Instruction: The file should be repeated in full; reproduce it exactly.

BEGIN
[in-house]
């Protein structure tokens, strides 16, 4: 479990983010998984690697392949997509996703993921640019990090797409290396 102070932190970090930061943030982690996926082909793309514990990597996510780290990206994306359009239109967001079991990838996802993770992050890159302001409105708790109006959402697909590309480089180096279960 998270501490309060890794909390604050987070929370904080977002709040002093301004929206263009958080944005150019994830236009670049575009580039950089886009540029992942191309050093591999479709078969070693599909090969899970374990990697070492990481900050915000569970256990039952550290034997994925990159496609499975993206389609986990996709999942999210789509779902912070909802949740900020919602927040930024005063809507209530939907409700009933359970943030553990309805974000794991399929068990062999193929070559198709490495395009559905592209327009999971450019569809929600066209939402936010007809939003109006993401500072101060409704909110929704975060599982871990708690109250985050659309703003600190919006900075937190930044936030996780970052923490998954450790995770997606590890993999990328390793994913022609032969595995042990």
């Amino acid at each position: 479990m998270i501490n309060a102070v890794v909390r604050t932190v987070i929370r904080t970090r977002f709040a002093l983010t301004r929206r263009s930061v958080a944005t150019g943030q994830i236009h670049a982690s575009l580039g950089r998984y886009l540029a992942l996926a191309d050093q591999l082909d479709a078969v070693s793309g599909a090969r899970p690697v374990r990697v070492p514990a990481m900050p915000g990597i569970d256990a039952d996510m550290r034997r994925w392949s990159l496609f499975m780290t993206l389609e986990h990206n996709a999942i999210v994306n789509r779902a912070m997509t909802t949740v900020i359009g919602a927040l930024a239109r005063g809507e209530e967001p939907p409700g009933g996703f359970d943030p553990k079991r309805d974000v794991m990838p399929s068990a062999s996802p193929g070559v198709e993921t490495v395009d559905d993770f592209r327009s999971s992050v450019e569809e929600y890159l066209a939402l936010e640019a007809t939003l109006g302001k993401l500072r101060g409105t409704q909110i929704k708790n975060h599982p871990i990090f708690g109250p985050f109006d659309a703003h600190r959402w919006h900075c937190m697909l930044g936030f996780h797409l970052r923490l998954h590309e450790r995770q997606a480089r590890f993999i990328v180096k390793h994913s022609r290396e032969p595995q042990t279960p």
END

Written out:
[in-house]
């Protein structure tokens, strides 16, 4: 479990983010998984690697392949997509996703993921640019990090797409290396 102070932190970090930061943030982690996926082909793309514990990597996510780290990206994306359009239109967001079991990838996802993770992050890159302001409105708790109006959402697909590309480089180096279960 998270501490309060890794909390604050987070929370904080977002709040002093301004929206263009958080944005150019994830236009670049575009580039950089886009540029992942191309050093591999479709078969070693599909090969899970374990990697070492990481900050915000569970256990039952550290034997994925990159496609499975993206389609986990996709999942999210789509779902912070909802949740900020919602927040930024005063809507209530939907409700009933359970943030553990309805974000794991399929068990062999193929070559198709490495395009559905592209327009999971450019569809929600066209939402936010007809939003109006993401500072101060409704909110929704975060599982871990708690109250985050659309703003600190919006900075937190930044936030996780970052923490998954450790995770997606590890993999990328390793994913022609032969595995042990």
């Amino acid at each position: 479990m998270i501490n309060a102070v890794v909390r604050t932190v987070i929370r904080t970090r977002f709040a002093l983010t301004r929206r263009s930061v958080a944005t150019g943030q994830i236009h670049a982690s575009l580039g950089r998984y886009l540029a992942l996926a191309d050093q591999l082909d479709a078969v070693s793309g599909a090969r899970p690697v374990r990697v070492p514990a990481m900050p915000g990597i569970d256990a039952d996510m550290r034997r994925w392949s990159l496609f499975m780290t993206l389609e986990h990206n996709a999942i999210v994306n789509r779902a912070m997509t909802t949740v900020i359009g919602a927040l930024a239109r005063g809507e209530e967001p939907p409700g009933g996703f359970d943030p553990k079991r309805d974000v794991m990838p399929s068990a062999s996802p193929g070559v198709e993921t490495v395009d559905d993770f592209r327009s999971s992050v450019e569809e929600y890159l066209a939402l936010e640019a007809t939003l109006g302001k993401l500072r101060g409105t409704q909110i929704k708790n975060h599982p871990i990090f708690g109250p985050f109006d659309a703003h600190r959402w919006h900075c937190m697909l930044g936030f996780h797409l970052r923490l998954h590309e450790r995770q997606a480089r590890f993999i990328v180096k390793h994913s022609r290396e032969p595995q042990t279960p």